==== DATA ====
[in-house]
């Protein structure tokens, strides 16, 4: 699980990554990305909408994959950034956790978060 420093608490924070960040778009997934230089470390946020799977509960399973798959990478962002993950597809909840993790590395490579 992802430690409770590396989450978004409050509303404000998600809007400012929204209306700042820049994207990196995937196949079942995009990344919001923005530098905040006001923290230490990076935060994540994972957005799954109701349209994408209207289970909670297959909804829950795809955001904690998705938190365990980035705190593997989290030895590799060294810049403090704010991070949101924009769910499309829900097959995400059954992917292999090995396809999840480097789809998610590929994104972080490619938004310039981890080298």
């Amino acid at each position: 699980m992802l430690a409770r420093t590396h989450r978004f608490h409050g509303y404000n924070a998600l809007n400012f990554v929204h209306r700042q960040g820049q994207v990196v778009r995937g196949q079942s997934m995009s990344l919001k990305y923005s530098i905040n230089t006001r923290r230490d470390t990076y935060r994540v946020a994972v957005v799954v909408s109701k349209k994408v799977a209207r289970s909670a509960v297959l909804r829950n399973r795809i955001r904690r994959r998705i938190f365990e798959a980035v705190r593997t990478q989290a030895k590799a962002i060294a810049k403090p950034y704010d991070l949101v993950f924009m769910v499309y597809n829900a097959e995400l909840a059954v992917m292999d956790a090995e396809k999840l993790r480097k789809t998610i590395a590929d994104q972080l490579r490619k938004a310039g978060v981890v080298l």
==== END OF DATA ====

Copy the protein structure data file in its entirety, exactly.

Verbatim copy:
[in-house]
């Protein structure tokens, strides 16, 4: 699980990554990305909408994959950034956790978060 420093608490924070960040778009997934230089470390946020799977509960399973798959990478962002993950597809909840993790590395490579 992802430690409770590396989450978004409050509303404000998600809007400012929204209306700042820049994207990196995937196949079942995009990344919001923005530098905040006001923290230490990076935060994540994972957005799954109701349209994408209207289970909670297959909804829950795809955001904690998705938190365990980035705190593997989290030895590799060294810049403090704010991070949101924009769910499309829900097959995400059954992917292999090995396809999840480097789809998610590929994104972080490619938004310039981890080298």
């Amino acid at each position: 699980m992802l430690a409770r420093t590396h989450r978004f608490h409050g509303y404000n924070a998600l809007n400012f990554v929204h209306r700042q960040g820049q994207v990196v778009r995937g196949q079942s997934m995009s990344l919001k990305y923005s530098i905040n230089t006001r923290r230490d470390t990076y935060r994540v946020a994972v957005v799954v909408s109701k349209k994408v799977a209207r289970s909670a509960v297959l909804r829950n399973r795809i955001r904690r994959r998705i938190f365990e798959a980035v705190r593997t990478q989290a030895k590799a962002i060294a810049k403090p950034y704010d991070l949101v993950f924009m769910v499309y597809n829900a097959e995400l909840a059954v992917m292999d956790a090995e396809k999840l993790r480097k789809t998610i590395a590929d994104q972080l490579r490619k938004a310039g978060v981890v080298l």